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WELCOME TO THE ARCHIVE (1994-2014) OF THE MAQUILA SOLIDARITY NETWORK. For current information on our ongoing work on the living wage, women's labour rights, freedom of association, corporate accountability and Bangladesh fire and safety, please visit our new website, launched in October, 2015: www.maquilasolidarity.org

Hold a Sweatshop Fashion Show

Sweatshop Fashion ShowA Sweatshop Fashion Show is an easy, fun and creative educational tool to inform ourselves and people in our communities about the sweatshop abuses hidden behind clothing labels.

Mocking the traditional fashion show, announcers and models subvert the familiar sales pitch and brand images with humour and facts to expose the stories of the women who make our clothes and sports shoes.

Models walk the runway, wearing the latest fashions of well-known US and Canadian brands -- Nike, Gap, Tommy Hilfiger, Northern Reflections, Wal-Mart, Nygard and others.

Announcers describe the brand-name products worn by the models, and then reveal something about the wages and working conditions of the women who made the products.

Preparing for a sweatshop fashion show can be an educational experience in itself. Participants collect brand-name clothes made in countries around the world. They visit stores and websites to compile information on prices, wages and working conditions. They learn about workers' issues and demands, and the actions we can take to support them. They design a script, choose music, and rehearse. They publicize the event, prepare campaign materials, and contact the media.

Church groups, union locals, and high school and university students across the country have staged highly successful Sweatshop Fashion Shows, raising awareness, and sparking discussion, debate, community interest and action.

Many fashion shows have attracted media attention, thereby reaching a much larger audience. Targeted corporations are taking notice.

Key steps to prepare your fashion show:

1. Identify your objectives and audience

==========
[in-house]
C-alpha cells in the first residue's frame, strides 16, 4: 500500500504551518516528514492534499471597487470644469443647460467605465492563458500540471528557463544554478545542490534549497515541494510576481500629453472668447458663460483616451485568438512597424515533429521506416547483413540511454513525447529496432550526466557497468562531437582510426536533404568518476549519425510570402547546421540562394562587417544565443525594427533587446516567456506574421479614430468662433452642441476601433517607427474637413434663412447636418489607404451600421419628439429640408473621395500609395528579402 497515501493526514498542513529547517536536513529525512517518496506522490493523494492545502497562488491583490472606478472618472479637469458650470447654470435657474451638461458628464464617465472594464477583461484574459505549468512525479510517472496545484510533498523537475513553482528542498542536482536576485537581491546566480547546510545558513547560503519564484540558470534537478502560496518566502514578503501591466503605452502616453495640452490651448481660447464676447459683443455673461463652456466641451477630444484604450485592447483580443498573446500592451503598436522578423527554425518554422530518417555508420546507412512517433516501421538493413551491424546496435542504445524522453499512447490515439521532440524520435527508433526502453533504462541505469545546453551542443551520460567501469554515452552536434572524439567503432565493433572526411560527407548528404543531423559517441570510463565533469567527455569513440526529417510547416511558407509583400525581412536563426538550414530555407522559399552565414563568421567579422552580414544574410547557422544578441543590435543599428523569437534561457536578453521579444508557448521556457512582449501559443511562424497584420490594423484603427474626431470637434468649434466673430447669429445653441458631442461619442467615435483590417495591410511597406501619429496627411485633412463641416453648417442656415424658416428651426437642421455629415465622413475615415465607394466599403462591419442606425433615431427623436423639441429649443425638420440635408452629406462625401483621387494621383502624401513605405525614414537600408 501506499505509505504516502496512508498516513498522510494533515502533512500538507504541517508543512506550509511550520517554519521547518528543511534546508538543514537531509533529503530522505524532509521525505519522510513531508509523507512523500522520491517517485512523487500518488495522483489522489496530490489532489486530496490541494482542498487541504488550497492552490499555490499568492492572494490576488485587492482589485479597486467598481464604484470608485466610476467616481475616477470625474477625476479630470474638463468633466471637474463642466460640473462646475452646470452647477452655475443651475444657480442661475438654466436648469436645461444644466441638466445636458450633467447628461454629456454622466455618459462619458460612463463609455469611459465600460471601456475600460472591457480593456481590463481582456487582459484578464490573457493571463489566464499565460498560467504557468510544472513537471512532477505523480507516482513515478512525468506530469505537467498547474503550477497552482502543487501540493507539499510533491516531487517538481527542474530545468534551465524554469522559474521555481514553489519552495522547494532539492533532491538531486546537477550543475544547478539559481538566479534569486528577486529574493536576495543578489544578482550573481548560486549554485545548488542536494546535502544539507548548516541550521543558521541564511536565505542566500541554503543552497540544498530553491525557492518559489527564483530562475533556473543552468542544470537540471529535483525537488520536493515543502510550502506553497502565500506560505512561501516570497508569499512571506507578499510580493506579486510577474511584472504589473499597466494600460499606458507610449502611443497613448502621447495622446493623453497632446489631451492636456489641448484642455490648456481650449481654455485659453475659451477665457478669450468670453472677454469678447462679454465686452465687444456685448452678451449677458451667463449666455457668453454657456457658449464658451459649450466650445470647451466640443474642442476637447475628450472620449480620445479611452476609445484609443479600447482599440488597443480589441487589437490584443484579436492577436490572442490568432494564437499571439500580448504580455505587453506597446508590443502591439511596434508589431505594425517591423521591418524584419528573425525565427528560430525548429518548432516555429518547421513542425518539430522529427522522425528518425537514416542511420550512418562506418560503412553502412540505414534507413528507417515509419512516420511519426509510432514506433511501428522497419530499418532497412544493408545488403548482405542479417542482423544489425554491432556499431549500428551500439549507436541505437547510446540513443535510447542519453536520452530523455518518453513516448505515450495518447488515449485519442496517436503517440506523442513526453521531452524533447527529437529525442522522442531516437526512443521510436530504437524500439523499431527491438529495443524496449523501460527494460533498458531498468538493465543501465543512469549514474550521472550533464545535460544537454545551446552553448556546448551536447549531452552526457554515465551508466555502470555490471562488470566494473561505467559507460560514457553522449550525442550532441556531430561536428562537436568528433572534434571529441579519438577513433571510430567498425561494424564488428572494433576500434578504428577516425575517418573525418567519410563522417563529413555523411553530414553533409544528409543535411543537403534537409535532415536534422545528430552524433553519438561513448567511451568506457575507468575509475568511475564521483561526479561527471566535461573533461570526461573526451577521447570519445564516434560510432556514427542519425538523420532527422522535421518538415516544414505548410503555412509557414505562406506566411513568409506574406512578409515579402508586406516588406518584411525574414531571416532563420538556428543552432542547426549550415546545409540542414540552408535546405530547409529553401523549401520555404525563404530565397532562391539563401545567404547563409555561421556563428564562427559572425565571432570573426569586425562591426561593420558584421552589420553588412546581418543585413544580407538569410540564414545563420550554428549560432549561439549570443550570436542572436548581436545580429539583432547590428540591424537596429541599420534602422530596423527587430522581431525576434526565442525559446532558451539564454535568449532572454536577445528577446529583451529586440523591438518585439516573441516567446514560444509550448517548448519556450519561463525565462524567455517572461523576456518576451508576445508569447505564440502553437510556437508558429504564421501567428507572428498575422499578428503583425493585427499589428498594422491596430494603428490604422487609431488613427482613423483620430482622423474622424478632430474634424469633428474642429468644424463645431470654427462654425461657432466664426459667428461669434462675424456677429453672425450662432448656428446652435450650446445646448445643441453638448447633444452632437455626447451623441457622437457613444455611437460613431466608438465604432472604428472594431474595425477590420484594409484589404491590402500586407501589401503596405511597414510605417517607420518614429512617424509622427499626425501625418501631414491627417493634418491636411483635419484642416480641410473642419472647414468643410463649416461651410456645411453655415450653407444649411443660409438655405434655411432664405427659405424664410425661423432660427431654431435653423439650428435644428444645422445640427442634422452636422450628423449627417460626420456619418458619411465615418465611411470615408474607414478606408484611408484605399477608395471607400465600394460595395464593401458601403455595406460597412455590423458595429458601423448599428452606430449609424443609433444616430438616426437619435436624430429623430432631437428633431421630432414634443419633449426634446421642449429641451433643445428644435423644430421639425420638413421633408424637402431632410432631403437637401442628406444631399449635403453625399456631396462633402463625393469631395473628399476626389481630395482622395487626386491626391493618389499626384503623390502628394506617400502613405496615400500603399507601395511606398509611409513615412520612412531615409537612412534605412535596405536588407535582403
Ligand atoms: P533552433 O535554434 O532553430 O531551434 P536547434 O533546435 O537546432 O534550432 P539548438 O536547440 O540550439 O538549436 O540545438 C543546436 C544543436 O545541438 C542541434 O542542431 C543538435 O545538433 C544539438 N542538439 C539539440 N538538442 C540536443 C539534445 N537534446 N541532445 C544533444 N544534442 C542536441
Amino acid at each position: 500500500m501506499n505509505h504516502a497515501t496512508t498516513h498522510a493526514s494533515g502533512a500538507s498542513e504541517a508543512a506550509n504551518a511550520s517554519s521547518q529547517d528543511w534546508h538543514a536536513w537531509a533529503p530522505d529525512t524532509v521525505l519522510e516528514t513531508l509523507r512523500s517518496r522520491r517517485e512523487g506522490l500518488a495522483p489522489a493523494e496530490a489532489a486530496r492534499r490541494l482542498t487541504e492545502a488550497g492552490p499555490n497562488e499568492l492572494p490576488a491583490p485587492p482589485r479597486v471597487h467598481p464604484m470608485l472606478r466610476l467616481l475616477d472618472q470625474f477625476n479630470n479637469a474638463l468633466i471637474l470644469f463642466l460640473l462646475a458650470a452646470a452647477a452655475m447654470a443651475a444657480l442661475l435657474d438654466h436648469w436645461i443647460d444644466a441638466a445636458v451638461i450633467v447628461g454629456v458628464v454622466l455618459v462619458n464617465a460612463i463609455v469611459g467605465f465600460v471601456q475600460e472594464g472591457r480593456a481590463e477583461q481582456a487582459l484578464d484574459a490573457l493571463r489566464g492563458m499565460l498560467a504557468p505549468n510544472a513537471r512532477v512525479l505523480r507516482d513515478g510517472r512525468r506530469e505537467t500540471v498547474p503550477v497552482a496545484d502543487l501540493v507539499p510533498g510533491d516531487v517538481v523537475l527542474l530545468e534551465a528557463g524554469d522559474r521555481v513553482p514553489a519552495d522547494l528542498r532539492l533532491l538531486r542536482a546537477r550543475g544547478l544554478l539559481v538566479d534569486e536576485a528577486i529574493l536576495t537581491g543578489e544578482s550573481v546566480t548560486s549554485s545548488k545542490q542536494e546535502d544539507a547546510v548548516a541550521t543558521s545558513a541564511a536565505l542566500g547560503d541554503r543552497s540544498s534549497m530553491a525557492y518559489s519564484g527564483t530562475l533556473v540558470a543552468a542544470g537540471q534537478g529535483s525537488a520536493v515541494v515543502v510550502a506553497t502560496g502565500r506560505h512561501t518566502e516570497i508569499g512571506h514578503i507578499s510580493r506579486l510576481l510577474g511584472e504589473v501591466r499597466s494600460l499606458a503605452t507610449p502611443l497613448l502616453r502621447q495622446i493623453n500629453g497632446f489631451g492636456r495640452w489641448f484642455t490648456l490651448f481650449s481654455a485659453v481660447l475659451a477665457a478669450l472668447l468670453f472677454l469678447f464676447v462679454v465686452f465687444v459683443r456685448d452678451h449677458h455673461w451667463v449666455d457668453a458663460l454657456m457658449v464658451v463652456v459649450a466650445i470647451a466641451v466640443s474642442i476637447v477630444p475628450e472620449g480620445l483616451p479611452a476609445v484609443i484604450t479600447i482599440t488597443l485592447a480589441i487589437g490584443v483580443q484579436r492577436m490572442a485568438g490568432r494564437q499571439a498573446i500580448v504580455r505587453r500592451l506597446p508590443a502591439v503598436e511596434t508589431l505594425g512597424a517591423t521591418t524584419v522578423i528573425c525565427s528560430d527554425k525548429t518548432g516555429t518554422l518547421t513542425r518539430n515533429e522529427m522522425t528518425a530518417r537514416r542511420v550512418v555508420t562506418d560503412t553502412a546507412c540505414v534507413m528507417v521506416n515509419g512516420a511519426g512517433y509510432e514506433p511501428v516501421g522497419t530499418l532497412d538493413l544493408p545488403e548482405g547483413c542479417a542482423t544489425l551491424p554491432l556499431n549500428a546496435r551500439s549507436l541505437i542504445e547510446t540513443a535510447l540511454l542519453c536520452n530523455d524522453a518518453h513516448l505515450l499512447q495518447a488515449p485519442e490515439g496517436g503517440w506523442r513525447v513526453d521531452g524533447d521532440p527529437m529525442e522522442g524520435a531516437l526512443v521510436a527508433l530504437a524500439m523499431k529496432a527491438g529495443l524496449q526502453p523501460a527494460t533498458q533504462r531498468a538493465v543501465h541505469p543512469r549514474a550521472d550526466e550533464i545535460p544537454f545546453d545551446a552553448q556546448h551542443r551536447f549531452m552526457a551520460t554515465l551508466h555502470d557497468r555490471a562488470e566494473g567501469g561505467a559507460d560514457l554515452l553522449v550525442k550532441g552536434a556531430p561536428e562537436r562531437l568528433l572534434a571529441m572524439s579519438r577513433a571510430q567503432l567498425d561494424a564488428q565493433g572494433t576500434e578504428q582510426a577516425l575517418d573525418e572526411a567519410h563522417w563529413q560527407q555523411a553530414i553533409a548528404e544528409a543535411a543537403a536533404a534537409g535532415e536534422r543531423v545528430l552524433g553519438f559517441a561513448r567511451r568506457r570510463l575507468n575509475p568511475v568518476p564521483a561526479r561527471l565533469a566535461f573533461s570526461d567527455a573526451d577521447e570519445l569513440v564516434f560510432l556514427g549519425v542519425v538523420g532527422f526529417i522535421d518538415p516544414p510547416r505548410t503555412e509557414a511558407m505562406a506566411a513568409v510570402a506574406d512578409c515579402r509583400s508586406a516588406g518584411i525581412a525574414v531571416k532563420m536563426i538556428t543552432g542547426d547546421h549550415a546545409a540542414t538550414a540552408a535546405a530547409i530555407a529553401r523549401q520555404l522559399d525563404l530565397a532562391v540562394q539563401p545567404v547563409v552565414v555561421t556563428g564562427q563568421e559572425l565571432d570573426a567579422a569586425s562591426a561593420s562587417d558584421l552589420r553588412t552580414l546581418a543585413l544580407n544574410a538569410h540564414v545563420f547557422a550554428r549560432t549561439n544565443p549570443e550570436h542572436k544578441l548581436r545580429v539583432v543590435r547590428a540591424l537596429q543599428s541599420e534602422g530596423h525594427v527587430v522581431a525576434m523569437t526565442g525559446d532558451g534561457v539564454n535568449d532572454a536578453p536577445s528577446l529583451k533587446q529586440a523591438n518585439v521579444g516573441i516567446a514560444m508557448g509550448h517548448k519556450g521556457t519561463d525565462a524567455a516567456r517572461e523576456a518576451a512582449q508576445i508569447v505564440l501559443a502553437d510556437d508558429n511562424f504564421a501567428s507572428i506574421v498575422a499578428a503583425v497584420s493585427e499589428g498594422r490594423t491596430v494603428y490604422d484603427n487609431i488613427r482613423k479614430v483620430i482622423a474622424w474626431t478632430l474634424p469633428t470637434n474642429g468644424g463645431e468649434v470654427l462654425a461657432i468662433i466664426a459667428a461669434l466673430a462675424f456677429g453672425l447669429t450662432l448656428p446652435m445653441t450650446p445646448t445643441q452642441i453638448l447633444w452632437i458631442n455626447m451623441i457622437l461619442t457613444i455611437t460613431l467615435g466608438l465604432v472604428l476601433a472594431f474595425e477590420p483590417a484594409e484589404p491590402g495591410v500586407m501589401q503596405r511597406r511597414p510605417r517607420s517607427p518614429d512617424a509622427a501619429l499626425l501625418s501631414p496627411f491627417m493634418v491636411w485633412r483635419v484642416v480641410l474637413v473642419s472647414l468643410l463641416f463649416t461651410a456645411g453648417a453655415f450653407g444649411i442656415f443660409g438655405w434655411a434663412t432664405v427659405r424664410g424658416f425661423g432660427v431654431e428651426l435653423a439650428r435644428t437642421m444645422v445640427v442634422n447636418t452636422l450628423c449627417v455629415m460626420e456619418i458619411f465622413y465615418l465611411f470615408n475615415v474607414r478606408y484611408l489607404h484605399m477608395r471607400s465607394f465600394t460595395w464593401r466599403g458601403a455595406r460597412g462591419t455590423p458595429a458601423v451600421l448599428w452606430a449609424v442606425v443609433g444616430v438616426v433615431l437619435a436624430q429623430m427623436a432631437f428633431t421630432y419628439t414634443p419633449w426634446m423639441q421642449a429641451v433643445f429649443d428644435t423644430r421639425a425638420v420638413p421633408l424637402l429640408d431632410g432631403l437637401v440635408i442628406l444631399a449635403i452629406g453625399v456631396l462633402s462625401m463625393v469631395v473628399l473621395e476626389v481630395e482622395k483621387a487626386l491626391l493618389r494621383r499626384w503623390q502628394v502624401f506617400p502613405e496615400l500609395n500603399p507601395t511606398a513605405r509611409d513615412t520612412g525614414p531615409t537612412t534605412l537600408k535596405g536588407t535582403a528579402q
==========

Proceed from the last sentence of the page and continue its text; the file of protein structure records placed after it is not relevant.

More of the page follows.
2. Research companies and brands
3. Design the production
4. Prepare the script
5. Choose a venue
6. Promote the show

7. Invite the media
8. Collect the costumes
9. Choose the music
10. Test the sound system
11. Rehearse the show
12. Promote action

Sample Fashion Show Script

When working with a group of people to plan a Sweatshop Fashion Show, remember that there are many roles for volunteers. For example, depending on their interests participants can choose among the following:

  • announcers
  • models
  • researchers
  • stage managers / choreographers
  • logistics person
    (venue selection, stage design and setup)
  • media/public outreach and promotion
  • wardrobe manager
  • music production
  • tech support

The Sweatshop Fashion Show can be adapted into an enjoyable and challenging 1½ - 2 hour educational workshop for community or school groups. In the workshop, participants go through the steps listed in this Action Tool to prepare a fashion show for other members of their community.


1. Identifying your Objectives and Audience

This guides everything else you do to prepare for the show, including the companies you target, the key messages you want to convey, how you word the script, and the music you choose.

Example

University of Toronto students involved in Students Against Sweatshops - Canada (SAS-C), designed their fashion show to raise awareness among fellow students, and to encourage them to join a campaign for a code of conduct for university-licensed apparel. They chose brands that students identified with, and targeted companies producing apparel bearing the name and logo of their school.


2. Researching Companies and Brands

Involve volunteers in researching the companies and brands you want to target. Search for up-to-date information and attention-grabbing facts about companies and their practices. This information will be useful in developing your script, as well as your group's knowledge of the issues.